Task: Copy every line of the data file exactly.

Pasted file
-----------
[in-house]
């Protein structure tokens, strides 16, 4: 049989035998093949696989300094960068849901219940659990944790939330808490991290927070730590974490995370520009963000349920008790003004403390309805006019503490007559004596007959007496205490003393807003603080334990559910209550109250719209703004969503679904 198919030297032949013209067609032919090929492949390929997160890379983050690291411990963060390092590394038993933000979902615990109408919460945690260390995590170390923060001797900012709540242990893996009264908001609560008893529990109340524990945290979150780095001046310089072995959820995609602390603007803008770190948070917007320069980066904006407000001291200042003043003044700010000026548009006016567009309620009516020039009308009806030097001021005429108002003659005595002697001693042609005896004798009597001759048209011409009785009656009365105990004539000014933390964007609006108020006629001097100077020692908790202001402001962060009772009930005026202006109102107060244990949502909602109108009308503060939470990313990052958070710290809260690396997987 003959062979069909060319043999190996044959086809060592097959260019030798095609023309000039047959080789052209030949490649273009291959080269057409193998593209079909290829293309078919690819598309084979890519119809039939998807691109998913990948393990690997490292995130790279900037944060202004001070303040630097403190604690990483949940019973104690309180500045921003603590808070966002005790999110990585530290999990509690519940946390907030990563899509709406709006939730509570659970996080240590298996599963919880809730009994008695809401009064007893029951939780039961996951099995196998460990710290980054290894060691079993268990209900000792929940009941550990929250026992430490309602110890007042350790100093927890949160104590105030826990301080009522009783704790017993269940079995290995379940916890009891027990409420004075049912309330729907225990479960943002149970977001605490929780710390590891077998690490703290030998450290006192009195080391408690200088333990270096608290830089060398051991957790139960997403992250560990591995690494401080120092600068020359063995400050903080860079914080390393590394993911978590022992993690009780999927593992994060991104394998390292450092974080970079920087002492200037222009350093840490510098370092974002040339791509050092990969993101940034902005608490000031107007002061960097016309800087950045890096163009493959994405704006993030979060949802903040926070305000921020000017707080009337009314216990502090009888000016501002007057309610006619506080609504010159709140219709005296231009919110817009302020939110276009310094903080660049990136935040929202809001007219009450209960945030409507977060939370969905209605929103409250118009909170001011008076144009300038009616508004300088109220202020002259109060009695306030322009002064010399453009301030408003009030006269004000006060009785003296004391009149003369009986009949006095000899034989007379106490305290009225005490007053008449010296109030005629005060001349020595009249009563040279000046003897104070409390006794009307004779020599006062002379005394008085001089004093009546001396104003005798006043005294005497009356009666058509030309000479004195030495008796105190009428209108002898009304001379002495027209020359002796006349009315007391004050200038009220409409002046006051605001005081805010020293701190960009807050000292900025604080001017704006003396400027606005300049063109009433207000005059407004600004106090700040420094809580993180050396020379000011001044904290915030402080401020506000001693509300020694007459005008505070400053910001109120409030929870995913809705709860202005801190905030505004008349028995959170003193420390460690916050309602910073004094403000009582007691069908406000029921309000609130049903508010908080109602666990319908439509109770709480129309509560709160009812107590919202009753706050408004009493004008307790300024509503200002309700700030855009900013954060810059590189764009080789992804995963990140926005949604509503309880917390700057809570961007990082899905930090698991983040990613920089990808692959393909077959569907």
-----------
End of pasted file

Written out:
[in-house]
């Protein structure tokens, strides 16, 4: 049989035998093949696989300094960068849901219940659990944790939330808490991290927070730590974490995370520009963000349920008790003004403390309805006019503490007559004596007959007496205490003393807003603080334990559910209550109250719209703004969503679904 198919030297032949013209067609032919090929492949390929997160890379983050690291411990963060390092590394038993933000979902615990109408919460945690260390995590170390923060001797900012709540242990893996009264908001609560008893529990109340524990945290979150780095001046310089072995959820995609602390603007803008770190948070917007320069980066904006407000001291200042003043003044700010000026548009006016567009309620009516020039009308009806030097001021005429108002003659005595002697001693042609005896004798009597001759048209011409009785009656009365105990004539000014933390964007609006108020006629001097100077020692908790202001402001962060009772009930005026202006109102107060244990949502909602109108009308503060939470990313990052958070710290809260690396997987 003959062979069909060319043999190996044959086809060592097959260019030798095609023309000039047959080789052209030949490649273009291959080269057409193998593209079909290829293309078919690819598309084979890519119809039939998807691109998913990948393990690997490292995130790279900037944060202004001070303040630097403190604690990483949940019973104690309180500045921003603590808070966002005790999110990585530290999990509690519940946390907030990563899509709406709006939730509570659970996080240590298996599963919880809730009994008695809401009064007893029951939780039961996951099995196998460990710290980054290894060691079993268990209900000792929940009941550990929250026992430490309602110890007042350790100093927890949160104590105030826990301080009522009783704790017993269940079995290995379940916890009891027990409420004075049912309330729907225990479960943002149970977001605490929780710390590891077998690490703290030998450290006192009195080391408690200088333990270096608290830089060398051991957790139960997403992250560990591995690494401080120092600068020359063995400050903080860079914080390393590394993911978590022992993690009780999927593992994060991104394998390292450092974080970079920087002492200037222009350093840490510098370092974002040339791509050092990969993101940034902005608490000031107007002061960097016309800087950045890096163009493959994405704006993030979060949802903040926070305000921020000017707080009337009314216990502090009888000016501002007057309610006619506080609504010159709140219709005296231009919110817009302020939110276009310094903080660049990136935040929202809001007219009450209960945030409507977060939370969905209605929103409250118009909170001011008076144009300038009616508004300088109220202020002259109060009695306030322009002064010399453009301030408003009030006269004000006060009785003296004391009149003369009986009949006095000899034989007379106490305290009225005490007053008449010296109030005629005060001349020595009249009563040279000046003897104070409390006794009307004779020599006062002379005394008085001089004093009546001396104003005798006043005294005497009356009666058509030309000479004195030495008796105190009428209108002898009304001379002495027209020359002796006349009315007391004050200038009220409409002046006051605001005081805010020293701190960009807050000292900025604080001017704006003396400027606005300049063109009433207000005059407004600004106090700040420094809580993180050396020379000011001044904290915030402080401020506000001693509300020694007459005008505070400053910001109120409030929870995913809705709860202005801190905030505004008349028995959170003193420390460690916050309602910073004094403000009582007691069908406000029921309000609130049903508010908080109602666990319908439509109770709480129309509560709160009812107590919202009753706050408004009493004008307790300024509503200002309700700030855009900013954060810059590189764009080789992804995963990140926005949604509503309880917390700057809570961007990082899905930090698991983040990613920089990808692959393909077959569907």